Two years ago, this anti-war vote installed a Democratic majority in Congress, only to watch the Democrats hand over more money to George W Bush to continue his blood-fest. For his part, the "anti-war" Obama voted to give Bush what he wanted. Yes, Obama's election is historic, a symbol of great change to many. But it is equally true that the American elite has grown adept at using the black middle and management class. The courageous Martin Luther King recognised this when he linked the human rights of black Americans with the human rights of the Vietnamese, then being slaughtered by a "liberal" Democratic administration. And he was shot. In striking contrast, a young black major serving in Vietnam, Colin Powell, was used to "investigate" and whitewash the infamous My Lai massacre. As Bush's secretary of state, Powell was often described as a "liberal" and was considered ideal to lie to the United Nations about Iraq's non-existent weapons of mass destruction. Condaleezza Rice, lauded as a successful black woman, has worked assiduously to deny the Palestinians justice.

Obama's first two crucial appointments represent a denial of the wishes of his supporters on the principal issues on which they voted. The vice-president-elect, Joe Biden, is a proud warmaker and Zionist. Rahm Emanuel, who is to be the all-important White House chief of staff, is a fervent "neoliberal" devoted to the doctrine that led to the present economic collapse and impoverishment of millions. He is also an "Israel-first" Zionist who served in the Israeli army and opposes meaningful justice for the Palestinians - an injustice that is at the root of Muslim people's loathing of the US and the spawning of jihadism.

No serious scrutiny of this is permitted within the histrionics of Obama mania, just as no serious scrutiny of the betrayal of the majority of black South Africans was permitted within the "Mandela moment". This is especially marked in Britain, where America's divine right to "lead" is important to elite British interests. The Observer, which supported Bush's war in Iraq, echoing his fabricated evidence, now announces, without evidence, that "America has restored the world's faith in its ideals". These "ideals", which Obama will swear to uphold, have overseen, since 1945, the destruction of 50 governments, including democracies, and 30 popular liberation movements, causing the deaths of countless men, women and children.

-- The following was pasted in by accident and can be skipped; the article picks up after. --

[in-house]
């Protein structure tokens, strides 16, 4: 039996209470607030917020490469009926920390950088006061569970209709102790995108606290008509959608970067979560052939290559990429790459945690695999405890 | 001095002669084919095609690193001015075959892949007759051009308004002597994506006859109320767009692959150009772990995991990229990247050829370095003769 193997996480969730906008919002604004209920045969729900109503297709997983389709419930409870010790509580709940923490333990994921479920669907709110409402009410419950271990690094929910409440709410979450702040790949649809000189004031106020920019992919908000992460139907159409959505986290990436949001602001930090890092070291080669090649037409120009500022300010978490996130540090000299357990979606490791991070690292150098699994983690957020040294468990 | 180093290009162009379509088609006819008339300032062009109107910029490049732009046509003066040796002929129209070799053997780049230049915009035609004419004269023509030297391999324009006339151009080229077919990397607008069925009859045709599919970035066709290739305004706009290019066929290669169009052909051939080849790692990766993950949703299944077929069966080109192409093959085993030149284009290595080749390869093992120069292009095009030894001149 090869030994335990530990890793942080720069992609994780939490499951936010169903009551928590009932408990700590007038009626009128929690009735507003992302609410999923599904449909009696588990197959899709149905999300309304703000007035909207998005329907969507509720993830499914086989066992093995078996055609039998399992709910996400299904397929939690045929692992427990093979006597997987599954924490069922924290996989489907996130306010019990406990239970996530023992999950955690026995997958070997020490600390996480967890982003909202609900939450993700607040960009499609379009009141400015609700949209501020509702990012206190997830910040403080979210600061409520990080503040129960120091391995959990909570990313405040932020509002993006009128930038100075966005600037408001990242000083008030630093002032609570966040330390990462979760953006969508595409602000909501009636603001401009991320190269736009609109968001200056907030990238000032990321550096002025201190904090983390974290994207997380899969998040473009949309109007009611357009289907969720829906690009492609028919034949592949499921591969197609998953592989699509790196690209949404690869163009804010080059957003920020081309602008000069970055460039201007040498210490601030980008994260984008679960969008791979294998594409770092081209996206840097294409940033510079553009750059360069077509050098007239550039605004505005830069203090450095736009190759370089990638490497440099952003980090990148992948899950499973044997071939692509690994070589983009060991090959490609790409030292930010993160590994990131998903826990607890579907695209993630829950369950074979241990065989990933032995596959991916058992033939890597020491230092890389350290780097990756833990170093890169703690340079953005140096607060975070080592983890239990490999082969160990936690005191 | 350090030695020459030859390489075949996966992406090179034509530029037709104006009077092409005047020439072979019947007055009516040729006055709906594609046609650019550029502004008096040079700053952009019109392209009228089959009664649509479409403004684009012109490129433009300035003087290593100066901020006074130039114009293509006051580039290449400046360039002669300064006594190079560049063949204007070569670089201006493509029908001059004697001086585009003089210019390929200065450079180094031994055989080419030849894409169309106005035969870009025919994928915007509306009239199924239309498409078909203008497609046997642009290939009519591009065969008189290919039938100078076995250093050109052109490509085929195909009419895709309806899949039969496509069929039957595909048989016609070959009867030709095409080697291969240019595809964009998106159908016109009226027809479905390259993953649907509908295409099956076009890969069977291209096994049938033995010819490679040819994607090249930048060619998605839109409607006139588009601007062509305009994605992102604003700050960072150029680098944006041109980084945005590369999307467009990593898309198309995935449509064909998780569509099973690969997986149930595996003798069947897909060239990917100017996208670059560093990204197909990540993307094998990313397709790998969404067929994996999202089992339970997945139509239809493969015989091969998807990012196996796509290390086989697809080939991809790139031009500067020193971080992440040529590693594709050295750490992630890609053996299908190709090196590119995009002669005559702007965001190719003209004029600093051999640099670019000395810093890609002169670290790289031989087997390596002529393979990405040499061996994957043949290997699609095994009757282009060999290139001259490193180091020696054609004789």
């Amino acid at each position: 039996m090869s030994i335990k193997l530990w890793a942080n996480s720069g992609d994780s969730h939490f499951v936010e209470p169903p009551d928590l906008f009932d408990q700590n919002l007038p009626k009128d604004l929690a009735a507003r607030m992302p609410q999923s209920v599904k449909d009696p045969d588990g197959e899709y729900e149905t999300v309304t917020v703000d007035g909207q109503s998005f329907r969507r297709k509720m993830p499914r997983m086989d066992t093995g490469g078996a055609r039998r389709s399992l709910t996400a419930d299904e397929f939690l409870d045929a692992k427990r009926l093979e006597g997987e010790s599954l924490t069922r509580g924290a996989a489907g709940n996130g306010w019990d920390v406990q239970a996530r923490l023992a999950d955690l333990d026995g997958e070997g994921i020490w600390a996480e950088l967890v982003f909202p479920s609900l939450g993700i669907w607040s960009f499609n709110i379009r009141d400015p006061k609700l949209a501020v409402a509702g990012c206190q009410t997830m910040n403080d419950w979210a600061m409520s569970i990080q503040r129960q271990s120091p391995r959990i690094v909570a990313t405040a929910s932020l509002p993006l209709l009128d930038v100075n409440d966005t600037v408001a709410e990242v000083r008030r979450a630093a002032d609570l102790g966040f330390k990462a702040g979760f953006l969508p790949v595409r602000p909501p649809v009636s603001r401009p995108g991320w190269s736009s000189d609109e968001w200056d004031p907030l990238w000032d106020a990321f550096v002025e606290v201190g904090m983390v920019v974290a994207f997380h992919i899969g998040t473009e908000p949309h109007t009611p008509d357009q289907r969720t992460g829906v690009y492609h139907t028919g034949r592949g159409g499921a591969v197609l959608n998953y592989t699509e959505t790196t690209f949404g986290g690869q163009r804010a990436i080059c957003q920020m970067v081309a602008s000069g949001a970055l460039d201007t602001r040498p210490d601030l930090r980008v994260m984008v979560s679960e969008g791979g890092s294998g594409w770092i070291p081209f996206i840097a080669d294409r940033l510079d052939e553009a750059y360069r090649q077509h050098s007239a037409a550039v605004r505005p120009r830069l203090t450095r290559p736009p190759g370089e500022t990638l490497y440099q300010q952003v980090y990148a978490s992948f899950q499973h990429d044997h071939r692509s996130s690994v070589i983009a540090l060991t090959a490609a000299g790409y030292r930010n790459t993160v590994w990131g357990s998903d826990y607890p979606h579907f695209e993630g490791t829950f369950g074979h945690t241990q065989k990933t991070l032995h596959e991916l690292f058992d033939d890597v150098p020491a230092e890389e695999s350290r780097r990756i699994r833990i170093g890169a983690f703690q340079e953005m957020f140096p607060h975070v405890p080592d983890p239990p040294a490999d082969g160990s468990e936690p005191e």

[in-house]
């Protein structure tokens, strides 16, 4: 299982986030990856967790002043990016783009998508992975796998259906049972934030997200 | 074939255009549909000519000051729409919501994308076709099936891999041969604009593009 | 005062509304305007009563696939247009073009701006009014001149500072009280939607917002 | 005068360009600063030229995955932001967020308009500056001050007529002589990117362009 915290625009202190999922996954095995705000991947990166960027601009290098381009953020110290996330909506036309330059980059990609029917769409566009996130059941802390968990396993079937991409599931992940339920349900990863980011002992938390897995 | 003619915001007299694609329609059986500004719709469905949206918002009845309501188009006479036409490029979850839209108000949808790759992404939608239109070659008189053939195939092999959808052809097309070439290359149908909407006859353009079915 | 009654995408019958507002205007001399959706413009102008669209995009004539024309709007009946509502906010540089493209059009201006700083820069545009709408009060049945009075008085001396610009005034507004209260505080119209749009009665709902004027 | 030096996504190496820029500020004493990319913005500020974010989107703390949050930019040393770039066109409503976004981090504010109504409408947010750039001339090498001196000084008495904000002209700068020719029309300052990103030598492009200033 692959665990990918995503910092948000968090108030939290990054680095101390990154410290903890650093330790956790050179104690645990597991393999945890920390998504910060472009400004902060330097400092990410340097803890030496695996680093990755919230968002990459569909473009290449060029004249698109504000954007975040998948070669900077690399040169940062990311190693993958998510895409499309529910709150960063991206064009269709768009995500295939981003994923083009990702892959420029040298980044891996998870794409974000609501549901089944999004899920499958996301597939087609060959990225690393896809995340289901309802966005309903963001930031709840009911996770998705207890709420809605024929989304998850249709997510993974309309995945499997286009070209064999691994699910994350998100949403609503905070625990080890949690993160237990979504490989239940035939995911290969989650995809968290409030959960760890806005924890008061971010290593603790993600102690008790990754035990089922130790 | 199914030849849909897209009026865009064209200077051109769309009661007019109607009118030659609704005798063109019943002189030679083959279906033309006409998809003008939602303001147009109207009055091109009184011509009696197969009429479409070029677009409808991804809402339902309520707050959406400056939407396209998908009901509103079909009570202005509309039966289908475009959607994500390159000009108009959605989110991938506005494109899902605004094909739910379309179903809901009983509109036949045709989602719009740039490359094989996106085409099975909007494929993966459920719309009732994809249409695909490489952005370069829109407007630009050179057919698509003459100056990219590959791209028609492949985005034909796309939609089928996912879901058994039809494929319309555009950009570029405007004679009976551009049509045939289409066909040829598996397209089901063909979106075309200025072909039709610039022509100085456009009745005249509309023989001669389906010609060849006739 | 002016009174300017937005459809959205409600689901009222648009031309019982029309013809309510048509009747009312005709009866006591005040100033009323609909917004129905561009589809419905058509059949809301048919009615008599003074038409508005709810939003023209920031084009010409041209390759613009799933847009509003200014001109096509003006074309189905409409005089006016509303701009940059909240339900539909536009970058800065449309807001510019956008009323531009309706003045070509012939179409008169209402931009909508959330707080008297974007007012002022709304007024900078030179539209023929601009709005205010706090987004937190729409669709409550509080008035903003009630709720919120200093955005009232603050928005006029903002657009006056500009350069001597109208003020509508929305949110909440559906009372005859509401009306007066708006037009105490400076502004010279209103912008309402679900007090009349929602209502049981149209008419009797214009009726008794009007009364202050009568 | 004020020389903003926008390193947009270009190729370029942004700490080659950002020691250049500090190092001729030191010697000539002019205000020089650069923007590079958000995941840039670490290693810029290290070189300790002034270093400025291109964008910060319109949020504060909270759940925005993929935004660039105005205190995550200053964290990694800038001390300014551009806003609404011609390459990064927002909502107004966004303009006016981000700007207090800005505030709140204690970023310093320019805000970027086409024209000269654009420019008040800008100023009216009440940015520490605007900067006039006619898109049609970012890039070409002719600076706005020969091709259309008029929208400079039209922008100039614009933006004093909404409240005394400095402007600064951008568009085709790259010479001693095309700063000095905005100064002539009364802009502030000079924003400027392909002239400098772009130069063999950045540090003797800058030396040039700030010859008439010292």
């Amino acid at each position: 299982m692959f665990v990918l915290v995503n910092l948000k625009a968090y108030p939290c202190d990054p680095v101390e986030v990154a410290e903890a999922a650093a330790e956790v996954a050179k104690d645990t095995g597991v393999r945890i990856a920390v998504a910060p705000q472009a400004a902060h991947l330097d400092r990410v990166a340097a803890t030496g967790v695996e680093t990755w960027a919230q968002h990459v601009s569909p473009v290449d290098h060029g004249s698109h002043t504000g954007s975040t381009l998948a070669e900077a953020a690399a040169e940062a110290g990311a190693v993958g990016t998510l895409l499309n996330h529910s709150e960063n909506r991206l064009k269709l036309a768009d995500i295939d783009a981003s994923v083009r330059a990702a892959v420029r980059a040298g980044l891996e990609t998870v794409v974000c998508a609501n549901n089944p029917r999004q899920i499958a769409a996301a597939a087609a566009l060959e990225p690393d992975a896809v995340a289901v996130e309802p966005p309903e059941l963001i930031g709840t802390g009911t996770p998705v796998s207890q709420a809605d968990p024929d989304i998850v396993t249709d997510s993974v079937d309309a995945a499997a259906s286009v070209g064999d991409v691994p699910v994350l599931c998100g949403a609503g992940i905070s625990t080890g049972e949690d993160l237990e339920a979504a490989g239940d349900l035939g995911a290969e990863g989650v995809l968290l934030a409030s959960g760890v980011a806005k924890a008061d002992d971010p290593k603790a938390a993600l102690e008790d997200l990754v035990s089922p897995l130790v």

None of this was uttered during the election campaign. Had that been allowed, there might even have been recognition that liberalism as a narrow, supremely arrogant, war-making ideology is destroying liberalism as a reality. Prior to Blair's criminal warmaking, ideology was denied by him and his media mystics. "Blair can be a beacon to the world," declared the Guardian in 1997. "[He is] turning leadership into an art form."

Today, merely insert "Obama". As for historic moments, there is another that has gone unreported but is well under way - liberal democracy's shift towards a corporate dictatorship, managed by people regardless of ethnicity, with the media as its clichéd façade. "True democracy," wrote Penn Jones Jr, the Texas truth-teller, "is constant vigilance: not thinking the way you're meant to think, and keeping your eyes wide open at all times."